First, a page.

How To Buy a Commercial Used Refrigerator
This part of the free report covers a commercial used refrigerator evaluation strategy. How to avoid mistakes in buying a used refrigerator. This free report is an excerpt from the supplemental materials that come with the eBook The System For Saving On Refrigeration Repairs Cost courtesy of
A Step-by-step Strategy
This is a strategy for evaluating a commercial used cooler. The basic strategy is to avoid coolers that have a preexisting problem. Remember that there is no way to judge the internal condition of the compressor, but there are some indicators.
You may get a great price on a second hand unit. After a couple of repairs, the overall price may be too high. At that point you have a lot of money in something that will cost you a lot more money. This strategy can help you avoid that. If you find anything wrong with the unit, move on to another.
The cabinet check, evaporator check, condenser check are the same as for evaluating a used cooler.
Start by checking out the cabinet. If it looks good, check out the following thing. If it looks old and worn out, find another unit.
Does the door close securely and tightly? Make sure the lights turn off when the doors are closed. Check the gaskets for splitting, pulling loose drying out. Check for cracks in the walls and doors inside the unit, even repaired ones.
All of these things can lead to excessive running time, evaporator icing and eventual compressor failure. Then you will have to pay for a compressor change and to fix the original problem.
The evaporator is the box with a fan, inside the unit. All the parts should be securely fastened and not bent. Pour some water in the drain pan attached below the evaporator to check drainage.
All the fans should be running. A few units might have a door switch that cuts them off. If so, hold it in to make them run. The fans should not make any metallic noise. The blades should be symmetrical and free of nicks.
Look at the aluminum evaporator fins. You may have to carefully take a panel off the evaporator housing to do this. Unplug the unit first. Check for corrosion and deterioration. The fins are sharp. Be careful.
A bad evaporator can cause compressor failure. An evaporator replacement cost almost as much as a compressor change.
The condenser is the part with the compressor and fan on the outside of the unit. On full size units, it is on top or under the units. On smaller units it will be on an end or in the back of the unit.
The compressor is the big black thing with a big and little tube coming out of it. Rarely there may be 2 tubes at the base. With the unit unplugged put your hand on the compressor and try to rock it slightly. If you can’t, the shipping bolts were never loosened and the compressor is probably damaged internally.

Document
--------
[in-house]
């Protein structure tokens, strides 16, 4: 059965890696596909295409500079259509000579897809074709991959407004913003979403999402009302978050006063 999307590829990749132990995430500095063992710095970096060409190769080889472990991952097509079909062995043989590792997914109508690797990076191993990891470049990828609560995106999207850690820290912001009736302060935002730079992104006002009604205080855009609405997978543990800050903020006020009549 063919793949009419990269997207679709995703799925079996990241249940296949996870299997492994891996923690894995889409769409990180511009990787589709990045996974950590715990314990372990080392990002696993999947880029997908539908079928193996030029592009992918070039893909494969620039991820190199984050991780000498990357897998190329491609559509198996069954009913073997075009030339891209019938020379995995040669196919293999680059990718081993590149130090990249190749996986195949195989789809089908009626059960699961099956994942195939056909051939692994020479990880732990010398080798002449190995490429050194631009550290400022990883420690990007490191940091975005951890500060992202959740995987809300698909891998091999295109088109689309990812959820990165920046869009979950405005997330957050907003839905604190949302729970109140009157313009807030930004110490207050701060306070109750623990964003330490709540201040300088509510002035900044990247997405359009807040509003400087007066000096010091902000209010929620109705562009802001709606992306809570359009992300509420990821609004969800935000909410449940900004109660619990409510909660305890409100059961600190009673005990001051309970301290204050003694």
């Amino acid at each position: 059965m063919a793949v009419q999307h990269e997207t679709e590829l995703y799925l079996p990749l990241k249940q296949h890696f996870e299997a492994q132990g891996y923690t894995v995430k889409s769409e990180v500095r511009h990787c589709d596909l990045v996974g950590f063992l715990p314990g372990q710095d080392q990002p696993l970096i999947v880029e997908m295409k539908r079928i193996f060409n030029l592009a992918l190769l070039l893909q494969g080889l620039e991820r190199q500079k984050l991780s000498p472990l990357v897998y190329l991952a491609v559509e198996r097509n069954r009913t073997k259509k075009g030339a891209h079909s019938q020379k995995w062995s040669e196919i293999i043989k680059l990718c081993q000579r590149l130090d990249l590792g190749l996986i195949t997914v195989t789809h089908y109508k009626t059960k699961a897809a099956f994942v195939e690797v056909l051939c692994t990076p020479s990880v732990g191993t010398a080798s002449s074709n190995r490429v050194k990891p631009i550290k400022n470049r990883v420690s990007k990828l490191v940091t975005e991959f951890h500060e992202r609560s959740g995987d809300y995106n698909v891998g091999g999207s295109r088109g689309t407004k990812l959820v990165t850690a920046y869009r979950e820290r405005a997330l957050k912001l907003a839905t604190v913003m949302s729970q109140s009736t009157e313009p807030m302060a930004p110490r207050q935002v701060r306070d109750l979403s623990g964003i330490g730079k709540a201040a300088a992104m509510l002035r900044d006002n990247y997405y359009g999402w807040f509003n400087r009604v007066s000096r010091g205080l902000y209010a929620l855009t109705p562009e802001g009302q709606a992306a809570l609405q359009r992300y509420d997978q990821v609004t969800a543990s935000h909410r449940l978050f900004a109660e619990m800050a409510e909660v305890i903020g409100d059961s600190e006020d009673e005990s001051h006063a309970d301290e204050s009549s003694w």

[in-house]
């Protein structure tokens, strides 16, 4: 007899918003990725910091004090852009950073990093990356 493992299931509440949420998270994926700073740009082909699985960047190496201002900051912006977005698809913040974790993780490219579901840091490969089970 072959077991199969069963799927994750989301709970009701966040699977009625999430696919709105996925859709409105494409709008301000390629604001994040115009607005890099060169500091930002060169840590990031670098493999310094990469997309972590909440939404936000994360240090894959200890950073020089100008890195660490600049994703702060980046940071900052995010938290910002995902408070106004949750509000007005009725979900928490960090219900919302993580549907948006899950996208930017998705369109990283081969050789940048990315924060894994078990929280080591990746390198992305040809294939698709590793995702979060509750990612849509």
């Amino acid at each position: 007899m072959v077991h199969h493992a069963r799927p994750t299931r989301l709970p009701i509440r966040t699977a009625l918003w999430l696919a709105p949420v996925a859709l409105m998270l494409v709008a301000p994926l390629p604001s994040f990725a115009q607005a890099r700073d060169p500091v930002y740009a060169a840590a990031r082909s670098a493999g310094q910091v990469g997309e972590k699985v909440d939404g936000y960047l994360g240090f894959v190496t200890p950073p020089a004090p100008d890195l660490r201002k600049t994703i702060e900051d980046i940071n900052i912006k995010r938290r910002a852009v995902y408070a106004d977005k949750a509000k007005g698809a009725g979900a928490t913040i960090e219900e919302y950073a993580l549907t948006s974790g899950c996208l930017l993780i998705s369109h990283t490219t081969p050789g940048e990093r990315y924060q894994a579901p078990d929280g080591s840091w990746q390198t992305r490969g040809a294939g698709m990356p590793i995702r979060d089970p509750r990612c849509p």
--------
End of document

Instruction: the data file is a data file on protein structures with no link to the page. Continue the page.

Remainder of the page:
The problem with checking the condenser coils is that it may have just been cleaned. A unit that has constantly run with a dirty condenser has a damaged compressor. Look at the fan blade and cowl around the fan. If they are dirty, the compressor has had a hard life.
Check to see if the condenser fins are greasy. Grease is a great insulator and caused the compressor to overheat and overwork.
The fan shouldn’t make a metallic noise or rattle. It should be symmetrical without any nicks. The compressor should not rattle either.
Sequence of Operations Check
If everything looks good so far, it is time to figure out if the unit is working properly.
On equipment bought at auctions, I have seen compressors straight wired so the unit looks like it is working. Unfortunately this led to compressor failure. The original problem was a bad cold control.
Use the following simple procedure to check out the used refrigerators operation. The sequence of operations for a used freezer is different.
STEP 1 Open the door to warm the box. The condenser fan and compressor should come on, close the door. The condenser fan and the compressor always run together.
STEP 2 The evaporator fan should be running as the box cools down. The evaporator fan always runs.
STEP 3 When the temperature gets low enough to satisfy the temperature control, the compressor cuts off and the condenser fan cuts off.
If everything works properly, you have ruled out many expensive potential problems. There is still no guarantee. There is no practical way to predict future compressor failures. You have greatly reduced your risk, but it cannot be eliminated. Good luck buying a used refrigerator.
Should You Buy Used Refrigeration Equipment?
I recomend that you do not buy a used refrigerator or refrigeration equipment. This is why. I will also tell you how to try to avoid making common mistakes, if you want to do it anyway. FREE REPORT PART 2A
How To Buy a Commercial Used Freezer
How to evaluate a commercial used freezer before buying it. How to avoid costly mistakes. A simple step-by-step strategy. FREE REPORT PART 2C
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